But I’m not going to develop software in the easy way.
The whole point of this adventure isn’t just to develop software. As I mentioned earlier, I do that for a living. Obviously, nothing I develop is going to be commercially viable. This whole excursion into 8-bit land is for one reason only – to have fun reminiscing! Now, that being said, I do have to make some allowances. Simply put, I no longer have a C-128. Mine disappeared decades ago, and replacement ones on eBay run in the area of $150-$400 dollars (!). While I’d have no problem spending that much, my wife would kill me. So instead, I present you with the first item in our tool box:
This cool tool is the best Commodore 8-bit emulator you can get. With this package you get emulators for the VIC-20, C-64, +4, 16, and the 128. You also have access to all the different I/O devices, such as the 1541/1571/1581 disk drives and the Datassette tape device. As an added bonus, many of the cartridges and add-on devices that were available to you as an owner of these computers is also available. Memory expanders, BASIC language enhancers, even CP/M emulators!
As a developer you’ll really appreciate “Warp Mode.” Activating this mode makes your emulator run at 4-5x the normal speed of the emulator. The upshot of this is most things that take forever to run on a 1mhz machine takes a fraction of the time. You soon learn to truly appreciate this bonus!
Installing WinVice is a breeze. I won’t go into details here, as the WinVice website helps you out with that, and that’s assuming you even need help.
For the most part my time will be spent almost exclusively on the 128 emulator. The 128 had a C-64 emulator built in, so there’s no need to run that emulator as well. Beauty! Be sure to install WinVice before anything else – you’ll need it to continue along with me.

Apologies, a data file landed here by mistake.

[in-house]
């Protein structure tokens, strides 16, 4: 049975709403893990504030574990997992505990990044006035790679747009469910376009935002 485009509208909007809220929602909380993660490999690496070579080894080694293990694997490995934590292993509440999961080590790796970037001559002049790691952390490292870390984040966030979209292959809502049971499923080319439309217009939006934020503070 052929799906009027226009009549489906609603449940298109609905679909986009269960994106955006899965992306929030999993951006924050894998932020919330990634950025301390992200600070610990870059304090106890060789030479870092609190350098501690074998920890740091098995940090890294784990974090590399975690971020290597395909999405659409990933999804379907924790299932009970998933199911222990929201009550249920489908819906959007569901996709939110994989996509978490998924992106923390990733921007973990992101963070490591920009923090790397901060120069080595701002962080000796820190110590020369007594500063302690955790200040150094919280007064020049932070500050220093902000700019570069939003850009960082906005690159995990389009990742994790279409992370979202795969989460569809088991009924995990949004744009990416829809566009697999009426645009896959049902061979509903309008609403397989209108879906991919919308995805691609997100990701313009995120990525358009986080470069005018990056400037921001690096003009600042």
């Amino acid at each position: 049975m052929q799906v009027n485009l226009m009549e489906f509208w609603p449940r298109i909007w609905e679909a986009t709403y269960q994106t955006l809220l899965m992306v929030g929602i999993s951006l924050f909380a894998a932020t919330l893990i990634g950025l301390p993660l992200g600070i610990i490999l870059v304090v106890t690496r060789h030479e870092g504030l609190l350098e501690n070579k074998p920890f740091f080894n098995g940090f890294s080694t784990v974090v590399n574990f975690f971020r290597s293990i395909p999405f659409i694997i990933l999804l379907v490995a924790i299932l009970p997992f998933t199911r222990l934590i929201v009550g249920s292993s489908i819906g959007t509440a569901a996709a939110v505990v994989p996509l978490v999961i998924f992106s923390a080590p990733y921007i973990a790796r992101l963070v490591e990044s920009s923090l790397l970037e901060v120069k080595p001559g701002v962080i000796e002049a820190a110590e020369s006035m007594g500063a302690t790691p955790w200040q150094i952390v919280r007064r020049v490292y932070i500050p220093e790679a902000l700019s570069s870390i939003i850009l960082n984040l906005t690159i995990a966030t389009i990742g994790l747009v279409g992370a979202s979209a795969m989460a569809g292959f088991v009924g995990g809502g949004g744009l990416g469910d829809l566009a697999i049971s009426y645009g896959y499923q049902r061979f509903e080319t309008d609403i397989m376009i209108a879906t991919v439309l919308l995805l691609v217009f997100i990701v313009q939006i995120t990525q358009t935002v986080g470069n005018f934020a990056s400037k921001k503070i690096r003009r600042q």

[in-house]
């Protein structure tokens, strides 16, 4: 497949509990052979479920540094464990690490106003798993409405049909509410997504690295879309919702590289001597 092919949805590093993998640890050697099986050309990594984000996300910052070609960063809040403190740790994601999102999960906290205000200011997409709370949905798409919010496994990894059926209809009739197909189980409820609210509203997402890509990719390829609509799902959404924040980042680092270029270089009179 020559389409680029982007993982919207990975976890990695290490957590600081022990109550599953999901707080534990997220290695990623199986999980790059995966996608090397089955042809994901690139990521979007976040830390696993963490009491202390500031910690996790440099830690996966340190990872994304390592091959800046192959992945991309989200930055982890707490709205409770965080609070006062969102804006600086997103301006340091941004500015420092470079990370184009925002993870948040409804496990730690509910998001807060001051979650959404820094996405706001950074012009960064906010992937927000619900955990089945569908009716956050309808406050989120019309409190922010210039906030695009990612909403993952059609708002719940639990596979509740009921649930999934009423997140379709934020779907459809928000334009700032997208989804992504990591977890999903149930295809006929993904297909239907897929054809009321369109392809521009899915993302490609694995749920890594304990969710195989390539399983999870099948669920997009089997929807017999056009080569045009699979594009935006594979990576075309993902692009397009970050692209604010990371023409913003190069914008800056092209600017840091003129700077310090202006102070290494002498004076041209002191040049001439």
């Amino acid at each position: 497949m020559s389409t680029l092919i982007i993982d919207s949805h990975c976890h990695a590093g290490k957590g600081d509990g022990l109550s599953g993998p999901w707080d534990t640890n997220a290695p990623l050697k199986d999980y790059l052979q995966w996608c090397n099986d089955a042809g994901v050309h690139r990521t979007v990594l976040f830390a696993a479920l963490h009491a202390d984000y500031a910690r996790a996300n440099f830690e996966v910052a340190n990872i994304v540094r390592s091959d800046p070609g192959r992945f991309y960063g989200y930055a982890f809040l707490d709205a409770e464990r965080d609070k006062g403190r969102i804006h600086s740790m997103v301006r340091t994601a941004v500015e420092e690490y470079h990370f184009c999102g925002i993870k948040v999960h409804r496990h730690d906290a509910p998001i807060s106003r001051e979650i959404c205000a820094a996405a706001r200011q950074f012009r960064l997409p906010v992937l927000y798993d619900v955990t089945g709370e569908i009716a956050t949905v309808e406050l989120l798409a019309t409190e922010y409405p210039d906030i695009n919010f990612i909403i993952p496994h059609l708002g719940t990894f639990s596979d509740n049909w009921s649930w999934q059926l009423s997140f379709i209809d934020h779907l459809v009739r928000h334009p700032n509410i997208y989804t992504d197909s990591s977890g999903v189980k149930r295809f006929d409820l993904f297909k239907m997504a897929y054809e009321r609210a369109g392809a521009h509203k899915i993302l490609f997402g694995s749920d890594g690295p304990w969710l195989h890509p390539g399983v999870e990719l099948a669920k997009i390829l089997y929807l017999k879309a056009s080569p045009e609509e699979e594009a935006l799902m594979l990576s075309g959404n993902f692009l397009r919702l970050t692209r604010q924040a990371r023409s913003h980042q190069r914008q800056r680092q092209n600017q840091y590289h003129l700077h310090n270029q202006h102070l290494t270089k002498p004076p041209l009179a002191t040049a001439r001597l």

This software is a disk image that loads and runs on the 128. It’s the only way you can run this software – trying to run it on Windows or any other modern O/S will just end up with your being depressed and confused.
The Merlin assembler was one of the best available for the 128, and even the 64. It has all the earmarks of a professional assembler, with features that are common even in today’s assemblers such as labels, full screen editing, debugging, etc. Everything you need to write whatever software you want is right at your fingertips. I’ll explain the use of this assembler in a later post, but for now, click on the link to get a copy of it via my Dropbox.
Also within that link you’ll find several PDF-formatted books that you can use (as will I) to learn more about the innards of the system. The most pertinent of these books are:
- Commodore 128 Assembly Language, by Mark Andrews
- Merlin 128 Manual
- Commodore 128 System Guide
- Commodore 128 Programmer’s Reference Guide
- Commodore 128 Peeks and Pokes
Each of these have their own qualities. The book by Mark Andrews gives an excellent tutorial on the usage of Merlin, as well as a step-by-step guide to Assembly language itself. I’ve read it through, and continue to use it as a reference guide. I suggest you do the same. The other books provide other bits of important information, the key one being the Programmer’s Reference Guide. Be sure to download all of these books, they’ll come in quite handy!
That’s all we need for now. Next blog post, I’ll cover how to get the Merlin assembler up and going, as well as basic usage of the software. We’ll even write our very first assembler program! In the meantime, get your environment set up, do some advance reading, and get ready for some fun.